Health and Safety
Working at height
Work at any height can cause injury.
A fall from a height of just one or two steps can cause serious injury. In Great Britain in 2007/08, there were 58 fatalities attributed to falls from height, 59% of which occurred in the construction industry. Falls from height also caused 3,600 major injuries which were reported under the Reporting of Injuries, Diseases and Dangerous Occurrences Regulations (RIDDOR) 2013 and a further 3,400 injuries which led to workers being incapacitated for work for 3 days or more.
The Work at Height Regulations 2005 came into force on 6 April 2005. Working at height is defined as "work in any place, including a place at or below ground level, or obtaining access to or egress from such a place, while at work, except by a staircase where, if suitable measures were not taken, a person could fall a distance likely to cause personal injury". This means that anyone undertaking any work where they could fall is working at height and therefore the risks this poses must be taken into consideration and properly controlled as far as is reasonably practicable.
The popular press reported that ladders were banned as a result of the new regulations that came into force in 2005. The regulations still permit the use of access equipment which does not include a fully enclosed platform (such as a step ladder or ladder), but this must be justified in a risk assessment which demonstrates that the work is low risk, of short duration and can be safely carried out with the equipment described.
For work at height which is not simple low risk work, it is advisable for managers to have in place a formal authorisation procedure which ensures that a risk assessment is documented and all correct safety precautions have been implemented by staff, students and contractors, prior to work at height starting. This is known as a permit to work system – a formal written system used to control certain types of work that are potentially hazardous, such as work at height [HSE, INDG98 (rev3)].'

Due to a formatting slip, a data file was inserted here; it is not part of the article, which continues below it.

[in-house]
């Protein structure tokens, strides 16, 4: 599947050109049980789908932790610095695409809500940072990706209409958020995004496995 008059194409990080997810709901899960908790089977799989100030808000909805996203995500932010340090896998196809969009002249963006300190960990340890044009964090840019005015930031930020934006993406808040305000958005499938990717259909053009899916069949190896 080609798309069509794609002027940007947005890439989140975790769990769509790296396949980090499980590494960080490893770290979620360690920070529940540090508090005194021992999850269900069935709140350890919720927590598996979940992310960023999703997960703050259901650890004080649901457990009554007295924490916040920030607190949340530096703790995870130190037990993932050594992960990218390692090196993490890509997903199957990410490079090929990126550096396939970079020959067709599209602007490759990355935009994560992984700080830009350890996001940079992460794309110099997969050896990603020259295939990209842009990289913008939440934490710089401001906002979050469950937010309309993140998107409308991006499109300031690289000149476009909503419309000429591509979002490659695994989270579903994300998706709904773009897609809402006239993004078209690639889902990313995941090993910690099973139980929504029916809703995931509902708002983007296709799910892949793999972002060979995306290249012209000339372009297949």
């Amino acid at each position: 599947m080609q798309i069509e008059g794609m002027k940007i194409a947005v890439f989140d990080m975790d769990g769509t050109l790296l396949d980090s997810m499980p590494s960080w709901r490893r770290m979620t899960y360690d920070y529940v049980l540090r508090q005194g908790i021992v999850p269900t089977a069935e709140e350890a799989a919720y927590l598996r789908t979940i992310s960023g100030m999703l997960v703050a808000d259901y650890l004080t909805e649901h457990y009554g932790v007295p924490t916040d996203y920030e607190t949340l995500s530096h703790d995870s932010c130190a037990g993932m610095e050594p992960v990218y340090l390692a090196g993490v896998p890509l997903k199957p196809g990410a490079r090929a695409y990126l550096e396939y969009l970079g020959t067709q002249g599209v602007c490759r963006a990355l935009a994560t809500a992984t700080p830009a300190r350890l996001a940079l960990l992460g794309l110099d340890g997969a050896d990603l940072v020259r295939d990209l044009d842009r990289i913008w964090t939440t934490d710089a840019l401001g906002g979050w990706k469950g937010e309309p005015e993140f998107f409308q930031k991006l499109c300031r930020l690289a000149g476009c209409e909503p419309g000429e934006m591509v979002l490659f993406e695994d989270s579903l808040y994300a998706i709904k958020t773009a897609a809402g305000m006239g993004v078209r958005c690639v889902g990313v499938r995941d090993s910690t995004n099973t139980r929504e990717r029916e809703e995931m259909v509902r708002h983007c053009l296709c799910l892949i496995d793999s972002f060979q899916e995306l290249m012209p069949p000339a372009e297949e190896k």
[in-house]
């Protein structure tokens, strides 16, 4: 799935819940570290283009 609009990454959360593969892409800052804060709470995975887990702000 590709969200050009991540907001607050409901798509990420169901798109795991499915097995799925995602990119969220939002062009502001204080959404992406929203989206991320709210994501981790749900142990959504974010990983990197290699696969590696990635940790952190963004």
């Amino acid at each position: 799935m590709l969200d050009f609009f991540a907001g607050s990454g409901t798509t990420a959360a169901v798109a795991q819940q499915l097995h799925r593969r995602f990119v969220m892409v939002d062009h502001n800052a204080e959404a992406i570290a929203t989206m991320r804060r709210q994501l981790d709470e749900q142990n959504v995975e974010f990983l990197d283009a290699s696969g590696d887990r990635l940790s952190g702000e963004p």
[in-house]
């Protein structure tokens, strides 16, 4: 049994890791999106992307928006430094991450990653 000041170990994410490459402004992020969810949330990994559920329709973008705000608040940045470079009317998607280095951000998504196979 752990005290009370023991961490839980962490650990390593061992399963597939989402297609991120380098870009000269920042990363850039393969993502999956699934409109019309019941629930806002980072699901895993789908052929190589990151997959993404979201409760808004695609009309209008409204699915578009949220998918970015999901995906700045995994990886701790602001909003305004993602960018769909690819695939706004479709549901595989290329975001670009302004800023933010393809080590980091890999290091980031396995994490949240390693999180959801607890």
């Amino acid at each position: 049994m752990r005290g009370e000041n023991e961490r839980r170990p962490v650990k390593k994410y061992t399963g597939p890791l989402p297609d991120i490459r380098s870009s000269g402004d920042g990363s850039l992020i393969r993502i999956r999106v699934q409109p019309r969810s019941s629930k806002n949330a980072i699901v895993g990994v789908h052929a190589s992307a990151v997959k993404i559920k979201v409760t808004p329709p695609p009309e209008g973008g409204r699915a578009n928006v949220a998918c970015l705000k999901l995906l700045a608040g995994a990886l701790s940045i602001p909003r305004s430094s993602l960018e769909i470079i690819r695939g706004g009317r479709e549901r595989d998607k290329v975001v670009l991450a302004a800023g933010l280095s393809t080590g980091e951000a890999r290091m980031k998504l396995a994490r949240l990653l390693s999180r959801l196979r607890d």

In 2008 there were 2 serious accidents to students in the University caused by working incorrectly at height. In both cases the students fell whilst standing on a chair. Both students broke an arm and were incapacitated for a number of weeks.
Working at height equipment
All working at height equipment must be suitable for the purpose for which it is being used and comply with the requirements for the Regulations*
* Schedule 2 and 3 of the Work at Height Regulations 2005.
Maintenance of working at height equipment
All equipment must be maintained and inspected regularly by a competent person.
The equipment must be inspected regularly and inspections recorded locally by the department.
All staff and students who use working at height equipment must have received suitable and sufficient training to enable them to use the equipment safety, not endangering themselves or others. For details on our training courses see the training page.
Please contact the Health and Safety Office for further information.
|Inspection, Storage and Issue of Ladders [Acrobat (.pdf) - 32.3 KB Fri, 19 Jun 2009 10:11:00 BST]|